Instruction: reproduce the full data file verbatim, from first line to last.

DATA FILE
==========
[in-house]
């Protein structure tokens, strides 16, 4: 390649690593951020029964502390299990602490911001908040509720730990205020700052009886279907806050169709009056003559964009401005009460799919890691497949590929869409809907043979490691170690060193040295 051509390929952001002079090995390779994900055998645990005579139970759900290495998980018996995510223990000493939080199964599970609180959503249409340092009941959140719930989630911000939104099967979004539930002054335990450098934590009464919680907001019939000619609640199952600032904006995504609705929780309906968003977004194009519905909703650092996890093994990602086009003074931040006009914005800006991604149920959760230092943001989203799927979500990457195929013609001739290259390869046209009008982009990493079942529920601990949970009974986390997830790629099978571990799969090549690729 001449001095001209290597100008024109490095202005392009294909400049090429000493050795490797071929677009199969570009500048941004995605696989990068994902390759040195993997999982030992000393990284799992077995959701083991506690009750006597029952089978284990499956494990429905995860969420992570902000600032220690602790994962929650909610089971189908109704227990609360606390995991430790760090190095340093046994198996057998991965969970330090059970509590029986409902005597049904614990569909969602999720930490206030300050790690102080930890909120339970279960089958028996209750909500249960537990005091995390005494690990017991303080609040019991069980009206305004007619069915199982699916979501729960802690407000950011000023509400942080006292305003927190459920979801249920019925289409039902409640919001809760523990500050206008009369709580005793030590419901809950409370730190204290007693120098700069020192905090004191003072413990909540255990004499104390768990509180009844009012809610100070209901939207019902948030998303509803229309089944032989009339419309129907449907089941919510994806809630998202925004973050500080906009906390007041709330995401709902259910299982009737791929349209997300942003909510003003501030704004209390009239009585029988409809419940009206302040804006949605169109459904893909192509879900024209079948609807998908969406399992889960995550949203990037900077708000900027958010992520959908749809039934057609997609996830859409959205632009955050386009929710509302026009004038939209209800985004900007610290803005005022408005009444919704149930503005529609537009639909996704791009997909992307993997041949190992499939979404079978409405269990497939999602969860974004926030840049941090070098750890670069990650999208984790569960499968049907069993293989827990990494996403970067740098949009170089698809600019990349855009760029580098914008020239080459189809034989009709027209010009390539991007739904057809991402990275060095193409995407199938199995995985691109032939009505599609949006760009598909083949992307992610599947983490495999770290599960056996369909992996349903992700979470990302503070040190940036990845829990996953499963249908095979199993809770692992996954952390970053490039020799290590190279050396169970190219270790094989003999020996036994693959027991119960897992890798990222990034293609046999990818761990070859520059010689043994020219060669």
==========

[in-house]
């Protein structure tokens, strides 16, 4: 390649690593951020029964502390299990602490911001908040509720730990205020700052009886279907806050169709009056003559964009401005009460799919890691497949590929869409809907043979490691170690060193040295 051509390929952001002079090995390779994900055998645990005579139970759900290495998980018996995510223990000493939080199964599970609180959503249409340092009941959140719930989630911000939104099967979004539930002054335990450098934590009464919680907001019939000619609640199952600032904006995504609705929780309906968003977004194009519905909703650092996890093994990602086009003074931040006009914005800006991604149920959760230092943001989203799927979500990457195929013609001739290259390869046209009008982009990493079942529920601990949970009974986390997830790629099978571990799969090549690729 001449001095001209290597100008024109490095202005392009294909400049090429000493050795490797071929677009199969570009500048941004995605696989990068994902390759040195993997999982030992000393990284799992077995959701083991506690009750006597029952089978284990499956494990429905995860969420992570902000600032220690602790994962929650909610089971189908109704227990609360606390995991430790760090190095340093046994198996057998991965969970330090059970509590029986409902005597049904614990569909969602999720930490206030300050790690102080930890909120339970279960089958028996209750909500249960537990005091995390005494690990017991303080609040019991069980009206305004007619069915199982699916979501729960802690407000950011000023509400942080006292305003927190459920979801249920019925289409039902409640919001809760523990500050206008009369709580005793030590419901809950409370730190204290007693120098700069020192905090004191003072413990909540255990004499104390768990509180009844009012809610100070209901939207019902948030998303509803229309089944032989009339419309129907449907089941919510994806809630998202925004973050500080906009906390007041709330995401709902259910299982009737791929349209997300942003909510003003501030704004209390009239009585029988409809419940009206302040804006949605169109459904893909192509879900024209079948609807998908969406399992889960995550949203990037900077708000900027958010992520959908749809039934057609997609996830859409959205632009955050386009929710509302026009004038939209209800985004900007610290803005005022408005009444919704149930503005529609537009639909996704791009997909992307993997041949190992499939979404079978409405269990497939999602969860974004926030840049941090070098750890670069990650999208984790569960499968049907069993293989827990990494996403970067740098949009170089698809600019990349855009760029580098914008020239080459189809034989009709027209010009390539991007739904057809991402990275060095193409995407199938199995995985691109032939009505599609949006760009598909083949992307992610599947983490495999770290599960056996369909992996349903992700979470990302503070040190940036990845829990996953499963249908095979199993809770692992996954952390970053490039020799290590190279050396169970190219270790094989003999020996036994693959027991119960897992890798990222990034293609046999990818761990070859520059010689043994020219060669």